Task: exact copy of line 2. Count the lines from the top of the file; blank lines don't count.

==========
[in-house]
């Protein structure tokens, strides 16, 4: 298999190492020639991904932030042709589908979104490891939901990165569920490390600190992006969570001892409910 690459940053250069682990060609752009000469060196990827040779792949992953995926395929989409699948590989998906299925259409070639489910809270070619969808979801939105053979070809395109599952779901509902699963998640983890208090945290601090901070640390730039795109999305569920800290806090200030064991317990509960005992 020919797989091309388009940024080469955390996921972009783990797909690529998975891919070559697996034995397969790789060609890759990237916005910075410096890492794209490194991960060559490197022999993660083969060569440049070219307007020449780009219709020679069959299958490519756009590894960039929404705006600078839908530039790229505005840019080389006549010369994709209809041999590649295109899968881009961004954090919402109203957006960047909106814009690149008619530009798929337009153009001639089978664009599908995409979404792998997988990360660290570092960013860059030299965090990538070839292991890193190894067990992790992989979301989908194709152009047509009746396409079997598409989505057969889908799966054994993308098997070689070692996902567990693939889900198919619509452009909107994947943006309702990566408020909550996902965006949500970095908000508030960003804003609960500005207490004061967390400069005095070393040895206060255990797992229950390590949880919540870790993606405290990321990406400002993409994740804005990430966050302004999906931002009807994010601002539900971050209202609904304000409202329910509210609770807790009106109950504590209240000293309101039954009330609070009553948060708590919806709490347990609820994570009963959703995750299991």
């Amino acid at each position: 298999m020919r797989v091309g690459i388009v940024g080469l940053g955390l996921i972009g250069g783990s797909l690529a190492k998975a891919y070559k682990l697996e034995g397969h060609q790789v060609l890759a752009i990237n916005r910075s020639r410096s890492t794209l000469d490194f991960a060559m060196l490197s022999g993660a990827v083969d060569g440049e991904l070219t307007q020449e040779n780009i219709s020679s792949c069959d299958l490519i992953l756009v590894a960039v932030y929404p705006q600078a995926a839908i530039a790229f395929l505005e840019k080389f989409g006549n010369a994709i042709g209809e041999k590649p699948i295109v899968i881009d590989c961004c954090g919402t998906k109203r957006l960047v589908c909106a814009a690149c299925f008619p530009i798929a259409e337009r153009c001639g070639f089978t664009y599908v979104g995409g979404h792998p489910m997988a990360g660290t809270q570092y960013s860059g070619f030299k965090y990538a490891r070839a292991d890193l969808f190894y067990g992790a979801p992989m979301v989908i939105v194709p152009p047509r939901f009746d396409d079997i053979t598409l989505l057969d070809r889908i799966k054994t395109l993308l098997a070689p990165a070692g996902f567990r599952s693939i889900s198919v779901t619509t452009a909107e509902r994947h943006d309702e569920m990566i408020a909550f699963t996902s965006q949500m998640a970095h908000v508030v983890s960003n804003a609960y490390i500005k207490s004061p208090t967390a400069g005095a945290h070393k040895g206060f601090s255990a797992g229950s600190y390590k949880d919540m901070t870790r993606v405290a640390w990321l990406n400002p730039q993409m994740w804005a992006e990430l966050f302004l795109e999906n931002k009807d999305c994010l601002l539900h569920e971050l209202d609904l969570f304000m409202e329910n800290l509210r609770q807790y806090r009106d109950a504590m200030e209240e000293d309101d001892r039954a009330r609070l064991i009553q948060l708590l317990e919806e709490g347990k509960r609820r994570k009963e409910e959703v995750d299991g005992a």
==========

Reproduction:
């Protein structure tokens, strides 16, 4: 298999190492020639991904932030042709589908979104490891939901990165569920490390600190992006969570001892409910 690459940053250069682990060609752009000469060196990827040779792949992953995926395929989409699948590989998906299925259409070639489910809270070619969808979801939105053979070809395109599952779901509902699963998640983890208090945290601090901070640390730039795109999305569920800290806090200030064991317990509960005992 020919797989091309388009940024080469955390996921972009783990797909690529998975891919070559697996034995397969790789060609890759990237916005910075410096890492794209490194991960060559490197022999993660083969060569440049070219307007020449780009219709020679069959299958490519756009590894960039929404705006600078839908530039790229505005840019080389006549010369994709209809041999590649295109899968881009961004954090919402109203957006960047909106814009690149008619530009798929337009153009001639089978664009599908995409979404792998997988990360660290570092960013860059030299965090990538070839292991890193190894067990992790992989979301989908194709152009047509009746396409079997598409989505057969889908799966054994993308098997070689070692996902567990693939889900198919619509452009909107994947943006309702990566408020909550996902965006949500970095908000508030960003804003609960500005207490004061967390400069005095070393040895206060255990797992229950390590949880919540870790993606405290990321990406400002993409994740804005990430966050302004999906931002009807994010601002539900971050209202609904304000409202329910509210609770807790009106109950504590209240000293309101039954009330609070009553948060708590919806709490347990609820994570009963959703995750299991």